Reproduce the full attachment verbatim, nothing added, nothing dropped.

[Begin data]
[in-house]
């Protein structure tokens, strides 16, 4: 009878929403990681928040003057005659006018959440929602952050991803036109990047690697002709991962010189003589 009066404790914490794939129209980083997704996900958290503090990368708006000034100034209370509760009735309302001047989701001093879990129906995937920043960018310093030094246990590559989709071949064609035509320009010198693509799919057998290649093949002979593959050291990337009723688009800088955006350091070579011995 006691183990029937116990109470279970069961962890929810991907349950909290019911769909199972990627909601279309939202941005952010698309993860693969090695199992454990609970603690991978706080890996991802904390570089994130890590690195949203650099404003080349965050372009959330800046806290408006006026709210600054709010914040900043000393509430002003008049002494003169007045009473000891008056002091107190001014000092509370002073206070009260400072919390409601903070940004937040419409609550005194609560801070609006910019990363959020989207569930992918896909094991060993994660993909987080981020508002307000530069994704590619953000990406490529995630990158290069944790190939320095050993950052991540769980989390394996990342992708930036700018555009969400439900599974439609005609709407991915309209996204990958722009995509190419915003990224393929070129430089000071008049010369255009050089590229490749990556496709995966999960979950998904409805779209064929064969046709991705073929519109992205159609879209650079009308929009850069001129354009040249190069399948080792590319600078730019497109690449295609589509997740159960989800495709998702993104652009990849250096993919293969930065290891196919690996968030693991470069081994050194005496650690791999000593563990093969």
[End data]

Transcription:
[in-house]
């Protein structure tokens, strides 16, 4: 009878929403990681928040003057005659006018959440929602952050991803036109990047690697002709991962010189003589 009066404790914490794939129209980083997704996900958290503090990368708006000034100034209370509760009735309302001047989701001093879990129906995937920043960018310093030094246990590559989709071949064609035509320009010198693509799919057998290649093949002979593959050291990337009723688009800088955006350091070579011995 006691183990029937116990109470279970069961962890929810991907349950909290019911769909199972990627909601279309939202941005952010698309993860693969090695199992454990609970603690991978706080890996991802904390570089994130890590690195949203650099404003080349965050372009959330800046806290408006006026709210600054709010914040900043000393509430002003008049002494003169007045009473000891008056002091107190001014000092509370002073206070009260400072919390409601903070940004937040419409609550005194609560801070609006910019990363959020989207569930992918896909094991060993994660993909987080981020508002307000530069994704590619953000990406490529995630990158290069944790190939320095050993950052991540769980989390394996990342992708930036700018555009969400439900599974439609005609709407991915309209996204990958722009995509190419915003990224393929070129430089000071008049010369255009050089590229490749990556496709995966999960979950998904409805779209064929064969046709991705073929519109992205159609879209650079009308929009850069001129354009040249190069399948080792590319600078730019497109690449295609589509997740159960989800495709998702993104652009990849250096993919293969930065290891196919690996968030693991470069081994050194005496650690791999000593563990093969």